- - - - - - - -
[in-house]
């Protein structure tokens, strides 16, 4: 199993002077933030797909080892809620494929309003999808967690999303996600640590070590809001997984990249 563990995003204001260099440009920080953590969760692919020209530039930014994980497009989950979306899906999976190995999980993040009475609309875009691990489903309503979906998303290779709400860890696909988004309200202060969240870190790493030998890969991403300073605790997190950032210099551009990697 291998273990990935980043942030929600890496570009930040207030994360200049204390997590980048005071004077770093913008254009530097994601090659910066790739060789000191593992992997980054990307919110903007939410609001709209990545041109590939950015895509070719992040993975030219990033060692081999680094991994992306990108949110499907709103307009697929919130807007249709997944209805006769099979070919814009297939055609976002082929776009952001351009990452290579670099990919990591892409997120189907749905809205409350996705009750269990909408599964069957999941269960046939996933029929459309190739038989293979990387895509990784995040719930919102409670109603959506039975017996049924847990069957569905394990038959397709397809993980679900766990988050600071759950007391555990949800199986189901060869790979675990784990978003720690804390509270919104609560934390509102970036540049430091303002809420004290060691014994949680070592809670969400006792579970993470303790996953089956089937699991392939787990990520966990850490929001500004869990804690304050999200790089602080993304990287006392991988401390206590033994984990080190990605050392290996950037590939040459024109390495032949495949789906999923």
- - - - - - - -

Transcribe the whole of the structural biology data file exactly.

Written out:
[in-house]
């Protein structure tokens, strides 16, 4: 199993002077933030797909080892809620494929309003999808967690999303996600640590070590809001997984990249 563990995003204001260099440009920080953590969760692919020209530039930014994980497009989950979306899906999976190995999980993040009475609309875009691990489903309503979906998303290779709400860890696909988004309200202060969240870190790493030998890969991403300073605790997190950032210099551009990697 291998273990990935980043942030929600890496570009930040207030994360200049204390997590980048005071004077770093913008254009530097994601090659910066790739060789000191593992992997980054990307919110903007939410609001709209990545041109590939950015895509070719992040993975030219990033060692081999680094991994992306990108949110499907709103307009697929919130807007249709997944209805006769099979070919814009297939055609976002082929776009952001351009990452290579670099990919990591892409997120189907749905809205409350996705009750269990909408599964069957999941269960046939996933029929459309190739038989293979990387895509990784995040719930919102409670109603959506039975017996049924847990069957569905394990038959397709397809993980679900766990988050600071759950007391555990949800199986189901060869790979675990784990978003720690804390509270919104609560934390509102970036540049430091303002809420004290060691014994949680070592809670969400006792579970993470303790996953089956089937699991392939787990990520966990850490929001500004869990804690304050999200790089602080993304990287006392991988401390206590033994984990080190990605050392290996950037590939040459024109390495032949495949789906999923």